The starting point for a good fleet maintenance program is keeping detailed and up-to-date records of the vehicles and assets.
“First and foremost you need to gather the correct information when the asset comes on board into the organisation,” said Andrew Railz, director of eet consultancy Railz Asset Management. “I don’t believe a lot of people do that very well,” he said, adding, “It makes it very dif cult to go and order parts and things when you don’t have that information.”
The asset register should include obvious details such as the make and model of the vehicle, its VIN, warranty, engine oil speci cation, recommended coolant and other uids, and parts requirements.
The next step in developing a maintenance program is to consider the utilisation of the vehicle:
- Is it going to have high usage? It will need more frequent checks.
- What type of environment will it be operating in? A dusty or steep terrain will demand more checks than a well-paved urban environment.
- Will it be carrying heavy loads? Obviously that’s going to require more frequent attention.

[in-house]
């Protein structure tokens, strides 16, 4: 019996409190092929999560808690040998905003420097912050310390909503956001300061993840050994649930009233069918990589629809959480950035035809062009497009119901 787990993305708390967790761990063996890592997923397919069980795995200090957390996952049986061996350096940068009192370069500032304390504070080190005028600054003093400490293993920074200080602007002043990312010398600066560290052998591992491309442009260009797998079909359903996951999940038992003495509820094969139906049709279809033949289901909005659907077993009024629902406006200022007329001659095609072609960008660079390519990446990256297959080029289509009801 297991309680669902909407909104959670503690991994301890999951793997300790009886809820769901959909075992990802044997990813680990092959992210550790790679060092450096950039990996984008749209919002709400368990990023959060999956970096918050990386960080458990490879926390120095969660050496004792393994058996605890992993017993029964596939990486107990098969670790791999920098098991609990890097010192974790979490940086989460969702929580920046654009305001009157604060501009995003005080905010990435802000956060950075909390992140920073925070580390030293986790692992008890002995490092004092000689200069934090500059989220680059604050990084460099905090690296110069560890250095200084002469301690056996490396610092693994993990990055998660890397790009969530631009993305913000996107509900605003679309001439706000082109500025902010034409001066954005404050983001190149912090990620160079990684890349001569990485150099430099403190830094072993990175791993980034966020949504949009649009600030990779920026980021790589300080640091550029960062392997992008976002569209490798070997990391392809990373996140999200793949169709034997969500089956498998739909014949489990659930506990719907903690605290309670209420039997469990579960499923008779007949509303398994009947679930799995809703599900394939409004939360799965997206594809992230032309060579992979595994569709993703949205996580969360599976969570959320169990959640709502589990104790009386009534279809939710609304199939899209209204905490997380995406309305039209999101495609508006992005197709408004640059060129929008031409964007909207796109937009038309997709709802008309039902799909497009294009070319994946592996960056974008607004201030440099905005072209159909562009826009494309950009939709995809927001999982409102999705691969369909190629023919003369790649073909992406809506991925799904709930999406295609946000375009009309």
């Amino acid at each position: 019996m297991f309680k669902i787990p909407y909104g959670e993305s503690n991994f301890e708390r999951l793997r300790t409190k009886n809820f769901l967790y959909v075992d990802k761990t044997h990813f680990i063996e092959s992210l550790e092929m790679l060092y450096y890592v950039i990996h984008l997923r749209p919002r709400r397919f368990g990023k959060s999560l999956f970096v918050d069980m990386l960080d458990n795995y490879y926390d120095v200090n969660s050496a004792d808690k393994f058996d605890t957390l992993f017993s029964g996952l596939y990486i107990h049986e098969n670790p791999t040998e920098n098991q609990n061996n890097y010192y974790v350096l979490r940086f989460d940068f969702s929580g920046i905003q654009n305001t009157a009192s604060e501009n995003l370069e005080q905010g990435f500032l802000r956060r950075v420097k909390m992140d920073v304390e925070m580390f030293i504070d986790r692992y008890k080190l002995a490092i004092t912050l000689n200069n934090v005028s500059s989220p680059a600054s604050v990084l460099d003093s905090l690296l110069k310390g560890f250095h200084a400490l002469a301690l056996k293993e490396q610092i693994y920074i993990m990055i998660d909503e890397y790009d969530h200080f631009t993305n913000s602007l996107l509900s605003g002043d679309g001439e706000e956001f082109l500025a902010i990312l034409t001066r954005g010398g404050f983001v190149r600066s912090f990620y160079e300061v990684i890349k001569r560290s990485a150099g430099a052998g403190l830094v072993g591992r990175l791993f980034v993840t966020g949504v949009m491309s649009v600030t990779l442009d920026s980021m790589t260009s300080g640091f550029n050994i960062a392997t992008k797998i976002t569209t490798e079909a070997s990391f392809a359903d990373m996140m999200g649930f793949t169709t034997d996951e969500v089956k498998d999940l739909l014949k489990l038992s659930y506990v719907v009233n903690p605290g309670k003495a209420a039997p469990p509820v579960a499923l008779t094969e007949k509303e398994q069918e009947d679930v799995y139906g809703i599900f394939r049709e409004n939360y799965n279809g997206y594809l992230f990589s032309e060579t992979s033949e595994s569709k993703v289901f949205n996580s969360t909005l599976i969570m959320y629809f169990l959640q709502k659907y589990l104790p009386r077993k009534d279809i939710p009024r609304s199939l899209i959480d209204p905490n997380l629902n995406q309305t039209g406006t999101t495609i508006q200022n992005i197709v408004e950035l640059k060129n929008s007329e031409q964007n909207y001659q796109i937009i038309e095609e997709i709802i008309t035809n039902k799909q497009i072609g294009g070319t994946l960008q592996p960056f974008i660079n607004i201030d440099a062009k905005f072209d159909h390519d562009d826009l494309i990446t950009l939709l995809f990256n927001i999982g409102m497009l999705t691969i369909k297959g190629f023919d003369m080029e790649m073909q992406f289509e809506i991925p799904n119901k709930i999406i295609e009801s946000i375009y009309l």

- Will it have noteworthy idling time? If so, don’t space out service intervals based on kilometres travelled.
- What is the criticality of the vehicle to the organisation? If you can’t hire a replacement vehicle quickly and you can’t afford a breakdown then you’ll want to keep a close and careful eye on it.
Other considerations that will determine the maintenance program are:
- Will you be using genuine or non- genuine parts?
- Do you intend to use oil analysis or other condition-based monitoring techniques?
- Can it be serviced in a workshop nearby, or would it be better to use a mobile service?
- Will the vehicle have a dedicated driver or be a pool vehicle?
In order to complete a good preventative maintenance (PM) program you are also going to need to have systems in place that identify and manage defects and common maintenance problems.
“To me your maintenance program is never fixed,” said Railz. “If you have a system for identifying common failures in your assets then you’ll add additional checks on your PM list to take care of problem items.”
You’ll also need a way of measuring performance to determine if you have an efficient and effective PM program. One key performance measure could be the mean time between failures. Another could be to measure time for completing repairs against industry standard repair times.
Of course, the program should be built around the needs of the business to ensure that servicing is scheduled at times of least demand on the vehicle.
For those fleets with onsite workshops it’s important in our world of rapidly changing technology to have continuous training of workshop staff.